This study showed that tire leachate had negative effects on λ′ and survival of both the invasive mosquito A. albopictus and the native congener A. triseriatus, but that the invasive A. albopictus was clearly more tolerant. In field tires, A. triseriatus was more strongly negatively associated with zinc concentration compared to A. albopictus and another common co-occurring mosquito, C. pipiens. In our laboratory experiment, A. albopioctus λ was over 1.0, indicating positive population growth, and survival was high from 0–10,000 mg/L tire leachate, but both λ′ and survival steeply declined to zero from 10,000 to 100,000 mg/L. In contrast, A. triseriatus λ and survival declined at the lower concentration of 100 mg/L tire leachate, and was zero at 500, 10,000, and 100,000 mg/L.

The results of our study are inconsistent with the idea that tire leachate may facilitate the persistence of A. triseriatus after A. albopictus invasion by releasing compounds that are more toxic to A. albopictus. Instead, our data suggest that tire habitats may in fact support the spread of A. albopictus and the concomitant decline in A. triseriatus. Three of the five field sites that we sampled had tire water with mean zinc concentrations (1.35–2.39 mg/L) in excess of concentrations that caused a decline in A. triseriatus survival and λ′ (0 − 0.45 mg/L) in the laboratory experiment. This result, combined with the strong negative association between A. triseriatus and zinc concentrations in the field, suggests that A. triseriatus is likely to be negatively affected by tire leachate under many field conditions. Mean A. triseriatus λ′ was <1.0 across all tire leachate concentrations in our experiment, including in the control concentration that consisted only of DI water. This result suggests that our baseline experimental conditions were generally unfavorable to A. triseriatus, possibly because of food limitations. Nevertheless, the decline in A. triseriatus performance with even relatively small increases in leachate concentration was clear and not apparent in A. albopictus, which only showed declines in population performance in conditions higher than 8.9 mg zinc/L. Since its establishment in North America in the mid-1980s, A. albopictus has rapidly become the most common urban mosquito in many areas in the eastern United States. There are several explanations for this dominance; the most well documented being that A. albopictus is a superior competitor at the larval stage (Juliano, 2009; Smith, Freed & Leisnham, 2015) and asymmetric reproductive competition (Lounibos, 2007). Our study suggests that tire habitats may also facilitate the dominance of A. albopictus through this species’ superior tolerance to compounds that leach from tire rubber.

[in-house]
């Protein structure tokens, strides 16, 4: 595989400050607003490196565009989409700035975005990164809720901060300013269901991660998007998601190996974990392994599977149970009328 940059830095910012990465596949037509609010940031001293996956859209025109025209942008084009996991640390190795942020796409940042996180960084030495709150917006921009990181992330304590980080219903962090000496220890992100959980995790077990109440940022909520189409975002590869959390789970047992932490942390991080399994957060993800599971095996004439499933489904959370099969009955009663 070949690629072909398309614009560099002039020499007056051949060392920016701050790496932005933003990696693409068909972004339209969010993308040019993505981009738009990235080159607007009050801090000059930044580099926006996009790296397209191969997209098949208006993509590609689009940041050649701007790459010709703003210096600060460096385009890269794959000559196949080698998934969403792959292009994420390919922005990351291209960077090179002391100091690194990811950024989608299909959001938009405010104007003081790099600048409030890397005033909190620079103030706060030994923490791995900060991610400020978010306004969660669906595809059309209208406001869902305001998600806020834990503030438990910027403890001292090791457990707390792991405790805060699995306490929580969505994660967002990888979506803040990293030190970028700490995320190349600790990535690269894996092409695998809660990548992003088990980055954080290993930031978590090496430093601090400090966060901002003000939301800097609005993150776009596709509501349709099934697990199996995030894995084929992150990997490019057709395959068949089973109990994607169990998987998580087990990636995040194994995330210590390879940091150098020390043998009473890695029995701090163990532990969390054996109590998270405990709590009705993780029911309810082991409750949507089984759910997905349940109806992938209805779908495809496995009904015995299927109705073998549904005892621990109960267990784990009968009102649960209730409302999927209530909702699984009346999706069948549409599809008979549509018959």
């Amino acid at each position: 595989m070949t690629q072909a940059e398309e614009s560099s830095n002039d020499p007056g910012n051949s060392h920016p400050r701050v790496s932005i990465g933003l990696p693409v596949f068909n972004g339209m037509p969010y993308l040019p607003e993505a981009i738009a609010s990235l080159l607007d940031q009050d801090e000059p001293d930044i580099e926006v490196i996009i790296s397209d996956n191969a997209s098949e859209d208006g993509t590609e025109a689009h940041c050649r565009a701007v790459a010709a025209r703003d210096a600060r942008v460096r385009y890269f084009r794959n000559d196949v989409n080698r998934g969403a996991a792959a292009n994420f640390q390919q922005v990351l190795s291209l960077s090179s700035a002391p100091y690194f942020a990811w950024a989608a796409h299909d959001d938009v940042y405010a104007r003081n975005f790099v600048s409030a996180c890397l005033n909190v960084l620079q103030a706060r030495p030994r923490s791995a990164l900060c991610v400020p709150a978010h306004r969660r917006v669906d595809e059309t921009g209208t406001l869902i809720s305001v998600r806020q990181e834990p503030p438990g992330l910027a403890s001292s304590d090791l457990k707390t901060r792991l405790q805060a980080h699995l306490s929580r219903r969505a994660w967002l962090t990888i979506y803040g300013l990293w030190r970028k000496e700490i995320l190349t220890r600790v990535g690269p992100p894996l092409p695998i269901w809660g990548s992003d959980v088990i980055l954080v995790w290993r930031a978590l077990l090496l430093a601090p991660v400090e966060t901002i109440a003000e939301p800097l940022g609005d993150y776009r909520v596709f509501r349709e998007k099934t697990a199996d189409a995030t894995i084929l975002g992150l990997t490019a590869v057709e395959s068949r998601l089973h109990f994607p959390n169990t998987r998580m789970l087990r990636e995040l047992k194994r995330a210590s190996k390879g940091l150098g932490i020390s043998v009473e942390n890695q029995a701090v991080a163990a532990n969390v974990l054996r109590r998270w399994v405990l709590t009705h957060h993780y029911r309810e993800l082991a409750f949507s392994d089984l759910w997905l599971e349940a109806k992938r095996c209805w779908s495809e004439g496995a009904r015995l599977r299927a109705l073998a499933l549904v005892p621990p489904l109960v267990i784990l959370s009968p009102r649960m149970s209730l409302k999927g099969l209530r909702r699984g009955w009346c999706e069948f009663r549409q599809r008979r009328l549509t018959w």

No tires that we sampled in the field had zinc concentrations in excess of 8.9 mg/L suggesting that A. albopictus may be minimally affected by tire leachate in the field. In our field study, we visited three dump sites, where tires had been illegally discarded, and two sites at auto-repair shops, where used tires had been stacked. Interestingly, the three dump sites had tires with zinc concentrations at least three times higher than the sites at auto-repair shops. Tires leach compounds as their rubber deteriorates, and the rate of deterioration is the result of the time and intensity of exposure to the combined effects of temperature, UV radiation, and humidity. These environmental variables cause discoloration, cracking, and splitting of tire sidewall tire rubber and oxidation of the steal belt (Andrady et al., 1998; Andrady, Hamid & Torikai, 2003; Yu et al., 2015). It is possible that the discarded tires at the illegal dumping sites were exposed to the environment longer than tires at auto-repair shops, which would likely be eventually sold or recycled. Future research needs to examine the rate of tire degradation and resultant leaching of tire materials (and associated compounds) under different environmental conditions, especially UV exposure, and the effects of tire leachate across a larger suite of mosquito species so that we might be able to predict field sites with favorable or deleterious leachate conditions. Numerous studies have related larval habitat variables to larval mosquito communities in discarded vehicle tires (e.g., Beier et al., 1983; Kling, Juliano & Yee, 2007; Yee, Kneitel & Juliano, 2010). Our study suggest that tire leachate should be another variable to consider to better predict vector distributions and disease risks.